July 21, 2010

My Filipino Ethnic Musical Instruments 101 Experience, Part 1: Joey Ayala

Last weekend, I had one of the most musically enriching learning experiences.  Bread Of Life organized a seminar on indigenous Filipino musical instruments.  This was held at the Crossroads 77 in Quezon City, and it was exclusive to Bread Of Life's praise and worship artists.  It was also a privilege to learn from certified experts on this field - Malou Matute and Grace Bugayong, faculty of the UP College of Music; and revered Filipino singer-songwriter Joey Ayala, who is best known for using ethnic Filipino musical instruments with modern musical styles.

It's an honor to meet and learn from the great Mr. Joey Ayala, who conducted the first half of the workshop.  Besides his status as a respected contemporary artist, he is also an educator and an advocate on social and cultural development.  Other that the obvious reason why we were there, which is learning about ethnic Filipino music and its instruments, Joey Ayala stressed on several topics, from history to psychology to philosophy.

Here are among the many things we've learned from Joey Ayala...

  • His pre-performance warm-ups - deep-breathing exercises (for "rebooting" our consciousness), lip bubbling (warms up the lips/voice), and the "inner smile" (for relaxation).  This warm-up routine may be more well-suited for vocalists, but the deep breathing exercise or meditation should be very helpful for me.  Thinking about the past can lead to anger, while thinking about the future can lead to fear.  Deep breathing should help me focus on the present.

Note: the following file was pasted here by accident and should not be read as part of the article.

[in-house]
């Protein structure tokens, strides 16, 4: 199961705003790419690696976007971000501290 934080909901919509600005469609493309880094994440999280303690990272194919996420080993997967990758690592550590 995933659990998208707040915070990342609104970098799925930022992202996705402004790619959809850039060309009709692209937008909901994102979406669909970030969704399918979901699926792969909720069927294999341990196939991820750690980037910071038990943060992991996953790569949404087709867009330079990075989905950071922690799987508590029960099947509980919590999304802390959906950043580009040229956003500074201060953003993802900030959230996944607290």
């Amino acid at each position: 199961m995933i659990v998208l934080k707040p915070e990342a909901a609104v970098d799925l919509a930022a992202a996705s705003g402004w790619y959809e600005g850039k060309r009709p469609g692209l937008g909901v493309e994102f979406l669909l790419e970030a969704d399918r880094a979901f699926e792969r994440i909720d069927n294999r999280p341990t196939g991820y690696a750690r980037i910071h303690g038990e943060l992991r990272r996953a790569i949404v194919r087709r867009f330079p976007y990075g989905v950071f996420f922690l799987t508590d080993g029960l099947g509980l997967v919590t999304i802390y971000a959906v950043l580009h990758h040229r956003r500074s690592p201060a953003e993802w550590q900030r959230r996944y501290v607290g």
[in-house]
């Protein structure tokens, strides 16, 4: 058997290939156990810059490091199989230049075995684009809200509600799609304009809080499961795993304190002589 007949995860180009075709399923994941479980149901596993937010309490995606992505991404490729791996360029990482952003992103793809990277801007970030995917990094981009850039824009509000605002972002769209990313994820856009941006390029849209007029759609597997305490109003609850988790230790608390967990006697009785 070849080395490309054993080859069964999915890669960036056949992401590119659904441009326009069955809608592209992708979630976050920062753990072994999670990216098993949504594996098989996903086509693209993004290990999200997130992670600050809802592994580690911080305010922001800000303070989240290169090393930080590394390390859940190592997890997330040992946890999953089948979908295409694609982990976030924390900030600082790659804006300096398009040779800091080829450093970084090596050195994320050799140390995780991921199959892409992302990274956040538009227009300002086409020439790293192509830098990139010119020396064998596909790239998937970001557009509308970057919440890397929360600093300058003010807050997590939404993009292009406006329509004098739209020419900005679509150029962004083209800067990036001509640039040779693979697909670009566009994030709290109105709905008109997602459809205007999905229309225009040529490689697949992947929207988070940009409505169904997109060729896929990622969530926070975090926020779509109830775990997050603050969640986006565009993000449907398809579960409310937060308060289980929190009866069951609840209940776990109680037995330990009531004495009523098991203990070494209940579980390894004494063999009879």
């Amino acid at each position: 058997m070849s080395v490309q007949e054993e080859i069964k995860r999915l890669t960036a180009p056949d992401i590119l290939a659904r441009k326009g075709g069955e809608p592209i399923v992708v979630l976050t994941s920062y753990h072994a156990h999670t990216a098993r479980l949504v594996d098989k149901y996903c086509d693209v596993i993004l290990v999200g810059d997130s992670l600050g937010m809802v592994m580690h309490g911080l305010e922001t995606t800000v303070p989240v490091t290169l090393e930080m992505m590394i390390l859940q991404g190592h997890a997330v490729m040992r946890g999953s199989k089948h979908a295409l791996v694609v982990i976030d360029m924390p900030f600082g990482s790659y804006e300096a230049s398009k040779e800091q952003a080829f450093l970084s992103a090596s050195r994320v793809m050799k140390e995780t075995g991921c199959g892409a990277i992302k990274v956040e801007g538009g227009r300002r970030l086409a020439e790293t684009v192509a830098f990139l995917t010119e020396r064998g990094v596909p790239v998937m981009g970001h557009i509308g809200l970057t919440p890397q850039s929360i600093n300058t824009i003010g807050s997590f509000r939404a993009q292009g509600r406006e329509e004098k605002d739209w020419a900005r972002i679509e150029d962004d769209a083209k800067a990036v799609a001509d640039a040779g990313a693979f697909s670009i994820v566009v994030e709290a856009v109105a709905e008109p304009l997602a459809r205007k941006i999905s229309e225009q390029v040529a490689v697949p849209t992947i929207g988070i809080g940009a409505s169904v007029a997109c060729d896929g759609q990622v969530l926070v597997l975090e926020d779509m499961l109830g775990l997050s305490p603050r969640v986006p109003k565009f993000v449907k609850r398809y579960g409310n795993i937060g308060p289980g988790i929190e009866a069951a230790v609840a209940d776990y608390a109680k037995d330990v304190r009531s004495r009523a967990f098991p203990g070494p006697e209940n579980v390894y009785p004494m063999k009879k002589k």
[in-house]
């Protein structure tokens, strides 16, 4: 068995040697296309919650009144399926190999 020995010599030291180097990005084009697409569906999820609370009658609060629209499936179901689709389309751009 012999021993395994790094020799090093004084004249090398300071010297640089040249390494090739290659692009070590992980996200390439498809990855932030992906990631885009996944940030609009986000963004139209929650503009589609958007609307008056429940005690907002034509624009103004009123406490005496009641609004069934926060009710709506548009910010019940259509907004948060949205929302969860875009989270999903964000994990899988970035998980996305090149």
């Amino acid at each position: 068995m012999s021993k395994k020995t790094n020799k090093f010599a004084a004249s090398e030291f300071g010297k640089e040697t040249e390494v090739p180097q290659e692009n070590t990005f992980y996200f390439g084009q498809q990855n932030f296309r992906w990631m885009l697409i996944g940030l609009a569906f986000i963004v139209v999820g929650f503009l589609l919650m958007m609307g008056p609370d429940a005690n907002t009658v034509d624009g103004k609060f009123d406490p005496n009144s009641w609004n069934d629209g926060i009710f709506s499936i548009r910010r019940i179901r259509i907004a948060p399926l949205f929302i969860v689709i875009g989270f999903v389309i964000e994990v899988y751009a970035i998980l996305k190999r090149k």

• "The things we can do with our voice informs our musicality."
  • What being indigenous means:  We ask the question, "Who are we?", and being indigenous starts within ourselves.
  • The Salundiwa (pang salo ng diwa) - a "mind-mapping" thinking tool.  In one Salundiwa activity, we were asked to respectively enumerate the things that come to mind when we think about our body (listing our race/heritage), music (listing the musical styles that influenced us), and our musical goals.  Then, we were asked to connect all these listed items together.  These reflect our roots; where we are coming from.  If there's anything missing in the musical styles, then we should ask ourselves, "What do I need to research?"  In regards to the musical goals, we should ask ourselves, "What are the functions that I want to achieve?"
  • Sining Bayan - "social artistry".  Four elements: sensory/physical (instruments, musical elements), history/psychology, spiritual (an element of the unknown), and myth (a calling; a sense of journey).  Art awakens our heroic/mythical sense.
  • "Science is the humblest of religions because it constantly invites challenges."
  • Classical thinking = function over form.  Romanticism = form over function.
  • "Music is a form of data compression."  In pre-literate days, music is used as a form of communication.  Examples given were Bahay Kubo (a folk song which actually "encodes" what farmers should plant depending on the season) and Pulis Sa Ilalim Ng Tulay (its simple melody is easily remembered and passed on).
  • In Filipino agricultural culture, farmers have plenty of free time.  So they had the time to carve instruments from wood.  Through the instruments, they imitate what they hear from nature, such as the sounds of birds, the wind, flowing water, etc.  Narratives are used, unlike structures on Western music.  The music is also close to Indian raga; starts slow, uses scales, then escalates using the same melody.
  • "Music is a vessel to deliver the content."
  • "Look at the essence/function, then look what is appropriate for your objectives."

These are just some of the things we learned from the profound and open-minded Mr. Joey Ayala.  Then he entertained us by singing a couple of his original songs, one using an acoustic guitar and another using his Hegalong.

To be continued...